Then the third section is about giving. Really not just about giving. We’re not trying to make anyone give more. We’re not trying to guilt people into giving more, but we’re really trying to shine a light on what this adventure of generosity can look like, and how it can actually be something, a life worth living.

Linda: So it’s like giving differently. You know what I mean? Give the same amount, just do it differently and have it–

Bob: Different attitude, different mindset, different heart posture, all these things.

Natalie: Yes, because as we mentioned, it feels so good when you do it from that mindset. It benefits everyone. I love that. Where’s the best place for people to buy this book?

Bob: I mean all the places.

Linda: All the places.

Bob: Amazon is where most people—

Natalie: Amazon. Go to Amazon right now and buy it. You have a challenge as well that if the listeners want to participate in. Can you talk a little bit about that?

Bob: Yeah. So one of the things that we did because I know some people hear about a book. They’re like well, I’m not really sure, whatever. That’s fine. If you want to run and buy it, that’s great. But if you want to get a sneak peek in it, we created a three day challenge where you can just kind of go sign up for this email. We’ll send you an email three days in a row.

Basically, it’s three of our most impactful things from the book that if you do nothing else, like this will move you forward financially. I mean, that’s just threedaymoneychallenge.com. Just go to that URL, throw your email in there, and we’ll start sending you those. Then if you like it, you can check out the rest of the book or whatever works.

Natalie: Perfect. We will link to all of these resources in the show notes. But again, it’s threedaymoneychallenge.com. You all should take that. I’m going to be taking it as well. As we wrap up, any kind of parting advice that you have a for our listeners if they are just wanting to get started changing their financial lives?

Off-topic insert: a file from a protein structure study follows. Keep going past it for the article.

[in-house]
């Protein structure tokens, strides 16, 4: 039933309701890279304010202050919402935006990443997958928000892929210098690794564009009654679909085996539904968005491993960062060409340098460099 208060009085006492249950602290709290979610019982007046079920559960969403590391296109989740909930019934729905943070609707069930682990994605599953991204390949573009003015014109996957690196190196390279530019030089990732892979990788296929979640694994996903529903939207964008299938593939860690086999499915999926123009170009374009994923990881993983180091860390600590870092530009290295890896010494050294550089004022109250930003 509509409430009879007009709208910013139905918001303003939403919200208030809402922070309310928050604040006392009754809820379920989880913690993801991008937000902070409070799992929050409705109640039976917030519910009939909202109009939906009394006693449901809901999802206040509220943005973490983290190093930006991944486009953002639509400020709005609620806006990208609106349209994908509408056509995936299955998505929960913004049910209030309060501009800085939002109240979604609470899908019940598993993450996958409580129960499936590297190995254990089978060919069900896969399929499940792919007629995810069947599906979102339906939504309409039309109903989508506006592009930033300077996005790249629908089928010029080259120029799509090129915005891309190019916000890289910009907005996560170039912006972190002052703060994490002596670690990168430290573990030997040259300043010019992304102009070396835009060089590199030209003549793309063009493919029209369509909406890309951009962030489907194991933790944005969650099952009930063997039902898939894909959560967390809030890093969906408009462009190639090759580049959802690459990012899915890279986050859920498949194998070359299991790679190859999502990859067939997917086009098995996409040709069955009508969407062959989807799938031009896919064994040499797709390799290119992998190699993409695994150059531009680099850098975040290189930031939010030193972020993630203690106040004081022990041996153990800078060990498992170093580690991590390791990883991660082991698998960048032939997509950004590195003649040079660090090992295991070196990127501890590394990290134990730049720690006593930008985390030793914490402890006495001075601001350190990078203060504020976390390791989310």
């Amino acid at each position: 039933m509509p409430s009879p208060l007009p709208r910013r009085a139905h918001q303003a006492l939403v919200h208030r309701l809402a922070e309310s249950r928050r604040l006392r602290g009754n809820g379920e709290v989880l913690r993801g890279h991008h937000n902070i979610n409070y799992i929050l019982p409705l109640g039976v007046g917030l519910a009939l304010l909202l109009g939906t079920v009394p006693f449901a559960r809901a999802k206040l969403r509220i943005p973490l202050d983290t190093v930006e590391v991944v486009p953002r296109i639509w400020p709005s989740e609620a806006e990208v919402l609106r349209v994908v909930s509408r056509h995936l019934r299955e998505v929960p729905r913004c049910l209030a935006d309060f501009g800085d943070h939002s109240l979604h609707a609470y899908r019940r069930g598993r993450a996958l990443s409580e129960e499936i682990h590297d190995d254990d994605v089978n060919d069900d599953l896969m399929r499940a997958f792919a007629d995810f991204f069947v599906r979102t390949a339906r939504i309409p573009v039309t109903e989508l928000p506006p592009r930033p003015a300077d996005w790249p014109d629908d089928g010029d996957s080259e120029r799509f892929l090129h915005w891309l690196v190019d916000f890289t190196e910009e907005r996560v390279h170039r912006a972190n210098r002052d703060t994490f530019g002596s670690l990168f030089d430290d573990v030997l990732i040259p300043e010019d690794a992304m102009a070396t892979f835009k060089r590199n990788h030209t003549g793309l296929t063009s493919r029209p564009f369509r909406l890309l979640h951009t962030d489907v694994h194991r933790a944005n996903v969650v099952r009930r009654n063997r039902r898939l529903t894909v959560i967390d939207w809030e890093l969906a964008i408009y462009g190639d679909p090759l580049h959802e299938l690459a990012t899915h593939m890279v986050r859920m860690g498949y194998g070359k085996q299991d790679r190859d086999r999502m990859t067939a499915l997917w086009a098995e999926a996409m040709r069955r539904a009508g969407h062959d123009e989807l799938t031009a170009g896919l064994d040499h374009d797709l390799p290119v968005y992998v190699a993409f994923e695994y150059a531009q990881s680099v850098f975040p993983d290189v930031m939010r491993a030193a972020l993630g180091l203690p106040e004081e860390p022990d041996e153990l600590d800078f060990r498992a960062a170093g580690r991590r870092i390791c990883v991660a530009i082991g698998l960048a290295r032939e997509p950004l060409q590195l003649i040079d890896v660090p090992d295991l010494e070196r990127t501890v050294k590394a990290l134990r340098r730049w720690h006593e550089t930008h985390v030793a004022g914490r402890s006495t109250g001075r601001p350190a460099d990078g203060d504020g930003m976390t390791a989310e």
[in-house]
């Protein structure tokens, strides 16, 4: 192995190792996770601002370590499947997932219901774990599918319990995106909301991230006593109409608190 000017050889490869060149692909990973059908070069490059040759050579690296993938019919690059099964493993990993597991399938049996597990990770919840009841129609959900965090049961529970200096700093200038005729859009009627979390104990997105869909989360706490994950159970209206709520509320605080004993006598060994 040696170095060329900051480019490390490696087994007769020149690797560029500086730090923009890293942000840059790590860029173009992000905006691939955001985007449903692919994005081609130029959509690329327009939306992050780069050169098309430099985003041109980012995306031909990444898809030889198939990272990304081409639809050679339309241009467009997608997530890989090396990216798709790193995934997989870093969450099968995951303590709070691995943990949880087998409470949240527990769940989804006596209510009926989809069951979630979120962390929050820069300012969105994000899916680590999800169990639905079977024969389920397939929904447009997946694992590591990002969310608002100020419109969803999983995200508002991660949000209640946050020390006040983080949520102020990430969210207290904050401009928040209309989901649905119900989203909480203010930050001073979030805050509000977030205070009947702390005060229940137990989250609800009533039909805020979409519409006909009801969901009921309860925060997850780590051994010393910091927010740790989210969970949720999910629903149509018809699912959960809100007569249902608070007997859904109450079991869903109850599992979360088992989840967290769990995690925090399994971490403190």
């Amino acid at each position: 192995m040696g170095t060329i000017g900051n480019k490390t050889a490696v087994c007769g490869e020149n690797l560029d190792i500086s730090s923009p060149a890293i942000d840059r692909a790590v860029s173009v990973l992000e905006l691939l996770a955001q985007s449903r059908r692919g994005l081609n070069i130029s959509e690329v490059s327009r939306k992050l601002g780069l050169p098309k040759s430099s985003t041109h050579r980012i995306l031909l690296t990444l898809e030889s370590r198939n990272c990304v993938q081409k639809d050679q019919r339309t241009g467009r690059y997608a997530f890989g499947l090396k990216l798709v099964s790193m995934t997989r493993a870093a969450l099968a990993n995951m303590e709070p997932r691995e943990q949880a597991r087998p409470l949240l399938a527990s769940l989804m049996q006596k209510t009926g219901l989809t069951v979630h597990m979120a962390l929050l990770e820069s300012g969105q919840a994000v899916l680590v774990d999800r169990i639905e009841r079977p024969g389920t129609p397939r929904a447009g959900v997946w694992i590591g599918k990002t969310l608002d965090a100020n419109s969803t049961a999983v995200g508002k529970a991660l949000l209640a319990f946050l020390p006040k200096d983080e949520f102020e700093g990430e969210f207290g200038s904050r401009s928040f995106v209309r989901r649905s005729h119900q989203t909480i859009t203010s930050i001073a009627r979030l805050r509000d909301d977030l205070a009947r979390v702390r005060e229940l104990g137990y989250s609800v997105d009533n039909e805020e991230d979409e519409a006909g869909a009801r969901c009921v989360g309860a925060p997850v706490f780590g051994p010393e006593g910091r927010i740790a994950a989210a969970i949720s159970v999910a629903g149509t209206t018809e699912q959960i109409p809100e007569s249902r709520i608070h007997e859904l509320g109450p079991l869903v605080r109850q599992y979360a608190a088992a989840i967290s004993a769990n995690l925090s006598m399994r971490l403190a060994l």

Bob: Yeah, start with something. Start small. So one of the things I’m always telling people too is I’ve never met anyone who said I started giving 1% or I started saving 1%, either way, and the next month, I’m like, “Oh, it just hurt so bad. Like I had no money left.” Like I’ve never heard anyone say that. So in almost every single time people are I didn’t even feel it. Sometimes it’s even 5% and I didn’t even feel it.

So my encouragement is just take 1%, start doing something with it. Put it in a bucket on the side designated just for giving. Then you’ll be on the lookout for opportunities. It just becomes really, really fun when you do that. So.

Natalie: Really excellent advice. I love that. Okay, where can people find you after they fall in love with you after you’re listening to this?

Bob: So yeah, we have an audio book for anybody who likes our voice. If you don’t like our voice then whatever, check out the paperback. We have a podcast as well. It’s called Seed Time Money podcast. We’re @seedtime on Instagram or seedtime.com.

Linda: So that’s S-E-E-D T-I-M-E.

Bob: Like a seed you plant in the ground. Yep.

Natalie: Yes, their podcast is amazing. If you want to listen to the episode that I absolutely loved, 10 things about money I wish I would have learned earlier. It’s fantastic. Thank you Bob and Linda so much for being here. It was truly just a joy to get to talk with you.

Bob: Yeah, same here. Great chat Natalie.

Linda: Yes, thank you.